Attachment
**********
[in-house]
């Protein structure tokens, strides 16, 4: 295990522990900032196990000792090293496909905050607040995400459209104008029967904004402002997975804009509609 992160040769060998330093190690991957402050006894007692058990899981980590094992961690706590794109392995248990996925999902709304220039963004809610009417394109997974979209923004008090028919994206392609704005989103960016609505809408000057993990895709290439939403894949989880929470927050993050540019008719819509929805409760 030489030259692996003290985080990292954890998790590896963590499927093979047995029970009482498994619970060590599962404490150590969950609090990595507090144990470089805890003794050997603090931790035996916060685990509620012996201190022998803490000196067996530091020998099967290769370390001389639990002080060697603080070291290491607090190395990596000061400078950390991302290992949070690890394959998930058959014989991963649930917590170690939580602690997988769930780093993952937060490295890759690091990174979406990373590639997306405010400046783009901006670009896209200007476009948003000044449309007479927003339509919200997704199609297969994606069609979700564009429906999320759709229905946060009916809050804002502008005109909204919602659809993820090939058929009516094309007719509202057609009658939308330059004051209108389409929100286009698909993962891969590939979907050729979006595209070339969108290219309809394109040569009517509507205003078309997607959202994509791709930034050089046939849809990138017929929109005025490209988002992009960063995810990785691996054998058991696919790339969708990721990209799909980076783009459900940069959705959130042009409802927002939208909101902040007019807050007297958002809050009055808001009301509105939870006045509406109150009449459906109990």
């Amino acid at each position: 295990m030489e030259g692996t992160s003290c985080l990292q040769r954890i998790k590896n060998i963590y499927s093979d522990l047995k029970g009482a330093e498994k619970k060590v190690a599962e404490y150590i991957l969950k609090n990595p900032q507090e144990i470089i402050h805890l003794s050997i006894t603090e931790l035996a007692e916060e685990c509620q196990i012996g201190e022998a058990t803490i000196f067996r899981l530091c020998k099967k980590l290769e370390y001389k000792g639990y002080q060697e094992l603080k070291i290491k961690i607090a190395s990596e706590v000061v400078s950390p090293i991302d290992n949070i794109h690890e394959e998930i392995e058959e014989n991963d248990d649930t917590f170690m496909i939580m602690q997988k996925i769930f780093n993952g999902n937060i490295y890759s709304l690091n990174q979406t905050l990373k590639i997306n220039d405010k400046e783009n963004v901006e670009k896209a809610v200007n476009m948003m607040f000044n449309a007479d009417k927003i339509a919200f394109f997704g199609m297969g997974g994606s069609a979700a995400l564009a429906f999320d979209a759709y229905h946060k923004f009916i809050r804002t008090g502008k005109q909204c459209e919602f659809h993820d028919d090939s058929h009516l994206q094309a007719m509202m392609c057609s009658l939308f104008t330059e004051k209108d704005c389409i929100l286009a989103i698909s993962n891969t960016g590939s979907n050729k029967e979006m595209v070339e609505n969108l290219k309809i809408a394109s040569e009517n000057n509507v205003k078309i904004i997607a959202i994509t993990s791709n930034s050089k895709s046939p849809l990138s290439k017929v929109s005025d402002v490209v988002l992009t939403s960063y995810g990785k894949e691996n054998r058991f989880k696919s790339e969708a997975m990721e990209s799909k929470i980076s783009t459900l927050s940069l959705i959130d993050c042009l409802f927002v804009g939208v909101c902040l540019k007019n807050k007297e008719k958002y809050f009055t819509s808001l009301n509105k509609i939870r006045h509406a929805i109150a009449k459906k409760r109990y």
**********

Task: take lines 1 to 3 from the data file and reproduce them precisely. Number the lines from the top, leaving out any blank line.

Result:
[in-house]
């Protein structure tokens, strides 16, 4: 295990522990900032196990000792090293496909905050607040995400459209104008029967904004402002997975804009509609 992160040769060998330093190690991957402050006894007692058990899981980590094992961690706590794109392995248990996925999902709304220039963004809610009417394109997974979209923004008090028919994206392609704005989103960016609505809408000057993990895709290439939403894949989880929470927050993050540019008719819509929805409760 030489030259692996003290985080990292954890998790590896963590499927093979047995029970009482498994619970060590599962404490150590969950609090990595507090144990470089805890003794050997603090931790035996916060685990509620012996201190022998803490000196067996530091020998099967290769370390001389639990002080060697603080070291290491607090190395990596000061400078950390991302290992949070690890394959998930058959014989991963649930917590170690939580602690997988769930780093993952937060490295890759690091990174979406990373590639997306405010400046783009901006670009896209200007476009948003000044449309007479927003339509919200997704199609297969994606069609979700564009429906999320759709229905946060009916809050804002502008005109909204919602659809993820090939058929009516094309007719509202057609009658939308330059004051209108389409929100286009698909993962891969590939979907050729979006595209070339969108290219309809394109040569009517509507205003078309997607959202994509791709930034050089046939849809990138017929929109005025490209988002992009960063995810990785691996054998058991696919790339969708990721990209799909980076783009459900940069959705959130042009409802927002939208909101902040007019807050007297958002809050009055808001009301509105939870006045509406109150009449459906109990």
């Amino acid at each position: 295990m030489e030259g692996t992160s003290c985080l990292q040769r954890i998790k590896n060998i963590y499927s093979d522990l047995k029970g009482a330093e498994k619970k060590v190690a599962e404490y150590i991957l969950k609090n990595p900032q507090e144990i470089i402050h805890l003794s050997i006894t603090e931790l035996a007692e916060e685990c509620q196990i012996g201190e022998a058990t803490i000196f067996r899981l530091c020998k099967k980590l290769e370390y001389k000792g639990y002080q060697e094992l603080k070291i290491k961690i607090a190395s990596e706590v000061v400078s950390p090293i991302d290992n949070i794109h690890e394959e998930i392995e058959e014989n991963d248990d649930t917590f170690m496909i939580m602690q997988k996925i769930f780093n993952g999902n937060i490295y890759s709304l690091n990174q979406t905050l990373k590639i997306n220039d405010k400046e783009n963004v901006e670009k896209a809610v200007n476009m948003m607040f000044n449309a007479d009417k927003i339509a919200f394109f997704g199609m297969g997974g994606s069609a979700a995400l564009a429906f999320d979209a759709y229905h946060k923004f009916i809050r804002t008090g502008k005109q909204c459209e919602f659809h993820d028919d090939s058929h009516l994206q094309a007719m509202m392609c057609s009658l939308f104008t330059e004051k209108d704005c389409i929100l286009a989103i698909s993962n891969t960016g590939s979907n050729k029967e979006m595209v070339e609505n969108l290219k309809i809408a394109s040569e009517n000057n509507v205003k078309i904004i997607a959202i994509t993990s791709n930034s050089k895709s046939p849809l990138s290439k017929v929109s005025d402002v490209v988002l992009t939403s960063y995810g990785k894949e691996n054998r058991f989880k696919s790339e969708a997975m990721e990209s799909k929470i980076s783009t459900l927050s940069l959705i959130d993050c042009l409802f927002v804009g939208v909101c902040l540019k007019n807050k007297e008719k958002y809050f009055t819509s808001l009301n509105k509609i939870r006045h509406a929805i109150a009449k459906k409760r109990y």